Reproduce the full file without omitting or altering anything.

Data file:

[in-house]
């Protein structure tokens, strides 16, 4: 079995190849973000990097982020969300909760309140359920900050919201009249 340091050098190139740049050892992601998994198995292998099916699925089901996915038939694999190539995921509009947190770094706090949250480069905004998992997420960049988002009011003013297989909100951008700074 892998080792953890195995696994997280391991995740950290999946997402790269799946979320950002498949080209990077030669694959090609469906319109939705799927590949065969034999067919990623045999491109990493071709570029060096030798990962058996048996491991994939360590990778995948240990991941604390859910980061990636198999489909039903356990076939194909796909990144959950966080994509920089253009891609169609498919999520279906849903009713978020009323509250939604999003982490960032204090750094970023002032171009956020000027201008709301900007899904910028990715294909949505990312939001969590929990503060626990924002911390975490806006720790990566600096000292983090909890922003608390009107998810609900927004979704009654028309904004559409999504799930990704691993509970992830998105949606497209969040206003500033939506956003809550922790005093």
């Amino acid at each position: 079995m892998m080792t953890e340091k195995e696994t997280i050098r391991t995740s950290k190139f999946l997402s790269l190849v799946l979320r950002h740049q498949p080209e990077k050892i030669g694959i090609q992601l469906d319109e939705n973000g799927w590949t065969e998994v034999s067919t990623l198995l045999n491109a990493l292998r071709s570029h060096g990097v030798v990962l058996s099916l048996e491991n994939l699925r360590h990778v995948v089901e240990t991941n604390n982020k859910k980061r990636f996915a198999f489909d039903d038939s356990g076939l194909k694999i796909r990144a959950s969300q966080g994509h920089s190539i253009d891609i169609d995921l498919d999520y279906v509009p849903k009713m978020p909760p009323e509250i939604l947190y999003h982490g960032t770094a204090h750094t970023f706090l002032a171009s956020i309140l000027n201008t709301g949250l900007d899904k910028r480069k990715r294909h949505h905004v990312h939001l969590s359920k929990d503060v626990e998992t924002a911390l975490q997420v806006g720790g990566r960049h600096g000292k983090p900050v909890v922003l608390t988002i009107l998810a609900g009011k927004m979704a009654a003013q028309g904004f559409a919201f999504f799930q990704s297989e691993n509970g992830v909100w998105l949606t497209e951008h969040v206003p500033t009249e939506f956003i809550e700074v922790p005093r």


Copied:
[in-house]
């Protein structure tokens, strides 16, 4: 079995190849973000990097982020969300909760309140359920900050919201009249 340091050098190139740049050892992601998994198995292998099916699925089901996915038939694999190539995921509009947190770094706090949250480069905004998992997420960049988002009011003013297989909100951008700074 892998080792953890195995696994997280391991995740950290999946997402790269799946979320950002498949080209990077030669694959090609469906319109939705799927590949065969034999067919990623045999491109990493071709570029060096030798990962058996048996491991994939360590990778995948240990991941604390859910980061990636198999489909039903356990076939194909796909990144959950966080994509920089253009891609169609498919999520279906849903009713978020009323509250939604999003982490960032204090750094970023002032171009956020000027201008709301900007899904910028990715294909949505990312939001969590929990503060626990924002911390975490806006720790990566600096000292983090909890922003608390009107998810609900927004979704009654028309904004559409999504799930990704691993509970992830998105949606497209969040206003500033939506956003809550922790005093």
């Amino acid at each position: 079995m892998m080792t953890e340091k195995e696994t997280i050098r391991t995740s950290k190139f999946l997402s790269l190849v799946l979320r950002h740049q498949p080209e990077k050892i030669g694959i090609q992601l469906d319109e939705n973000g799927w590949t065969e998994v034999s067919t990623l198995l045999n491109a990493l292998r071709s570029h060096g990097v030798v990962l058996s099916l048996e491991n994939l699925r360590h990778v995948v089901e240990t991941n604390n982020k859910k980061r990636f996915a198999f489909d039903d038939s356990g076939l194909k694999i796909r990144a959950s969300q966080g994509h920089s190539i253009d891609i169609d995921l498919d999520y279906v509009p849903k009713m978020p909760p009323e509250i939604l947190y999003h982490g960032t770094a204090h750094t970023f706090l002032a171009s956020i309140l000027n201008t709301g949250l900007d899904k910028r480069k990715r294909h949505h905004v990312h939001l969590s359920k929990d503060v626990e998992t924002a911390l975490q997420v806006g720790g990566r960049h600096g000292k983090p900050v909890v922003l608390t988002i009107l998810a609900g009011k927004m979704a009654a003013q028309g904004f559409a919201f999504f799930q990704s297989e691993n509970g992830v909100w998105l949606t497209e951008h969040v206003p500033t009249e939506f956003i809550e700074v922790p005093r």